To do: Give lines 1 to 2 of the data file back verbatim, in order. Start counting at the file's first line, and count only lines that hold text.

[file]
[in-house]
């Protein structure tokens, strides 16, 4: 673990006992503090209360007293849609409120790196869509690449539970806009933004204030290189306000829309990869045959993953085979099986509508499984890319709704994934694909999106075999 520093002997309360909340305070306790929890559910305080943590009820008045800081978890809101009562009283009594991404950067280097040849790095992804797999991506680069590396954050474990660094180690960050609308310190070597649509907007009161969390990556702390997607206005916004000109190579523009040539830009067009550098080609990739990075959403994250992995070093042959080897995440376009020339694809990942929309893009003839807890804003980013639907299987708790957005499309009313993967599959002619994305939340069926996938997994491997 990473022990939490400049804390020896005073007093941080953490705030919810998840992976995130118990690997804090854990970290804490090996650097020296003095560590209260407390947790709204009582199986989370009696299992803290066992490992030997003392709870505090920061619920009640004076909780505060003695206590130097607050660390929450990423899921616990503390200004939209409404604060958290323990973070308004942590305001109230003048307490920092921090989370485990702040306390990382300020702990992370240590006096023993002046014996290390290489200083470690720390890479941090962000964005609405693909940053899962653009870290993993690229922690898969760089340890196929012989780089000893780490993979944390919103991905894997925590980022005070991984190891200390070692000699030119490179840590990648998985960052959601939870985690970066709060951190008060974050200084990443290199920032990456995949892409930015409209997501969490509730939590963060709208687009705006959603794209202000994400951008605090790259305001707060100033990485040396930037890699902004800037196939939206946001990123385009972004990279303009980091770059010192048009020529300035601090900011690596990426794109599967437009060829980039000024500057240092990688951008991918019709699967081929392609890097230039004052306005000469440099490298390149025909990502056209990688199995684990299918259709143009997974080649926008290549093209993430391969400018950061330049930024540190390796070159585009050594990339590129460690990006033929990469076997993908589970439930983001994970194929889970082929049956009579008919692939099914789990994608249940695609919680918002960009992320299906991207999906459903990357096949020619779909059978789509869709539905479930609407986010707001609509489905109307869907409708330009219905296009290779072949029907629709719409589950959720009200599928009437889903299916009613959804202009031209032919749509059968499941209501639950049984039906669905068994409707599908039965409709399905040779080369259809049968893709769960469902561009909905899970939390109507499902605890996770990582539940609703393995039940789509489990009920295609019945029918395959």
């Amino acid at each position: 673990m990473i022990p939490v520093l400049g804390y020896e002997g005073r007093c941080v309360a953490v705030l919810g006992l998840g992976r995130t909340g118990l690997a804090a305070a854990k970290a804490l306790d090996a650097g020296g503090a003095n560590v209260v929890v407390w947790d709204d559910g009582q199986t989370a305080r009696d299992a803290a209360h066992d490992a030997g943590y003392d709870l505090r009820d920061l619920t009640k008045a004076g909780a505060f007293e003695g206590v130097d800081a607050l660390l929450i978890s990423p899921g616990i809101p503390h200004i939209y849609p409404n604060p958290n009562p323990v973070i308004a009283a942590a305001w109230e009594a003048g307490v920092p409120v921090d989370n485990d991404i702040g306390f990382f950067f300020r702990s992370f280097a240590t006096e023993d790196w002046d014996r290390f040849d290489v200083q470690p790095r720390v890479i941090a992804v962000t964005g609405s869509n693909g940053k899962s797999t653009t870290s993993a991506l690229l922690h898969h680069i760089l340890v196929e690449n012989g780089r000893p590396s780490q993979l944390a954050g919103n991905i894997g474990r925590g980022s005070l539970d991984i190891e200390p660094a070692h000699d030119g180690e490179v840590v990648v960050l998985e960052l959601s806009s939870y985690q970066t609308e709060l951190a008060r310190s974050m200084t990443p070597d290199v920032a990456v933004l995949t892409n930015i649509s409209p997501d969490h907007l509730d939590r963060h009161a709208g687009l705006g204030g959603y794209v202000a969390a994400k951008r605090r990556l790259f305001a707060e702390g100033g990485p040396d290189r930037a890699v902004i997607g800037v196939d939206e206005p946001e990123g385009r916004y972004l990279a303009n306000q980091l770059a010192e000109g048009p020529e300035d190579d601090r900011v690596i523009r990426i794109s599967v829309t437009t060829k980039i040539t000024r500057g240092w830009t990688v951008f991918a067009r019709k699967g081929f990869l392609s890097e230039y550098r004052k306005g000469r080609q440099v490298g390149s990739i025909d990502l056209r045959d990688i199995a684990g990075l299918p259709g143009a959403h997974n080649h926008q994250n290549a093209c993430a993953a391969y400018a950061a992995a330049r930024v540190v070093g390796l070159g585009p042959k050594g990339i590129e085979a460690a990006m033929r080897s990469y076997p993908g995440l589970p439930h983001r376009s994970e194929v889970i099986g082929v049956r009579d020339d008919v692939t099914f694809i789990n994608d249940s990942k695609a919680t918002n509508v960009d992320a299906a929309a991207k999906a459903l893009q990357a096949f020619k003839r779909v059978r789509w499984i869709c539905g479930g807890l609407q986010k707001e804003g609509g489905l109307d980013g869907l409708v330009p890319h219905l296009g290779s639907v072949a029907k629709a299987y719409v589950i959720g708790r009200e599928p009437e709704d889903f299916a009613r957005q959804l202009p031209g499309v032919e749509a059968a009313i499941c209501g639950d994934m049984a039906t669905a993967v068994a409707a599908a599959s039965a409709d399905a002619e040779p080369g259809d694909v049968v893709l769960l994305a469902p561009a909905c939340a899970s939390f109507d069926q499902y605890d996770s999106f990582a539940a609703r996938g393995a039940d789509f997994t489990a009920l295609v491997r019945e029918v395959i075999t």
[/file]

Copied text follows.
[in-house]
């Protein structure tokens, strides 16, 4: 673990006992503090209360007293849609409120790196869509690449539970806009933004204030290189306000829309990869045959993953085979099986509508499984890319709704994934694909999106075999 520093002997309360909340305070306790929890559910305080943590009820008045800081978890809101009562009283009594991404950067280097040849790095992804797999991506680069590396954050474990660094180690960050609308310190070597649509907007009161969390990556702390997607206005916004000109190579523009040539830009067009550098080609990739990075959403994250992995070093042959080897995440376009020339694809990942929309893009003839807890804003980013639907299987708790957005499309009313993967599959002619994305939340069926996938997994491997 990473022990939490400049804390020896005073007093941080953490705030919810998840992976995130118990690997804090854990970290804490090996650097020296003095560590209260407390947790709204009582199986989370009696299992803290066992490992030997003392709870505090920061619920009640004076909780505060003695206590130097607050660390929450990423899921616990503390200004939209409404604060958290323990973070308004942590305001109230003048307490920092921090989370485990702040306390990382300020702990992370240590006096023993002046014996290390290489200083470690720390890479941090962000964005609405693909940053899962653009870290993993690229922690898969760089340890196929012989780089000893780490993979944390919103991905894997925590980022005070991984190891200390070692000699030119490179840590990648998985960052959601939870985690970066709060951190008060974050200084990443290199920032990456995949892409930015409209997501969490509730939590963060709208687009705006959603794209202000994400951008605090790259305001707060100033990485040396930037890699902004800037196939939206946001990123385009972004990279303009980091770059010192048009020529300035601090900011690596990426794109599967437009060829980039000024500057240092990688951008991918019709699967081929392609890097230039004052306005000469440099490298390149025909990502056209990688199995684990299918259709143009997974080649926008290549093209993430391969400018950061330049930024540190390796070159585009050594990339590129460690990006033929990469076997993908589970439930983001994970194929889970082929049956009579008919692939099914789990994608249940695609919680918002960009992320299906991207999906459903990357096949020619779909059978789509869709539905479930609407986010707001609509489905109307869907409708330009219905296009290779072949029907629709719409589950959720009200599928009437889903299916009613959804202009031209032919749509059968499941209501639950049984039906669905068994409707599908039965409709399905040779080369259809049968893709769960469902561009909905899970939390109507499902605890996770990582539940609703393995039940789509489990009920295609019945029918395959």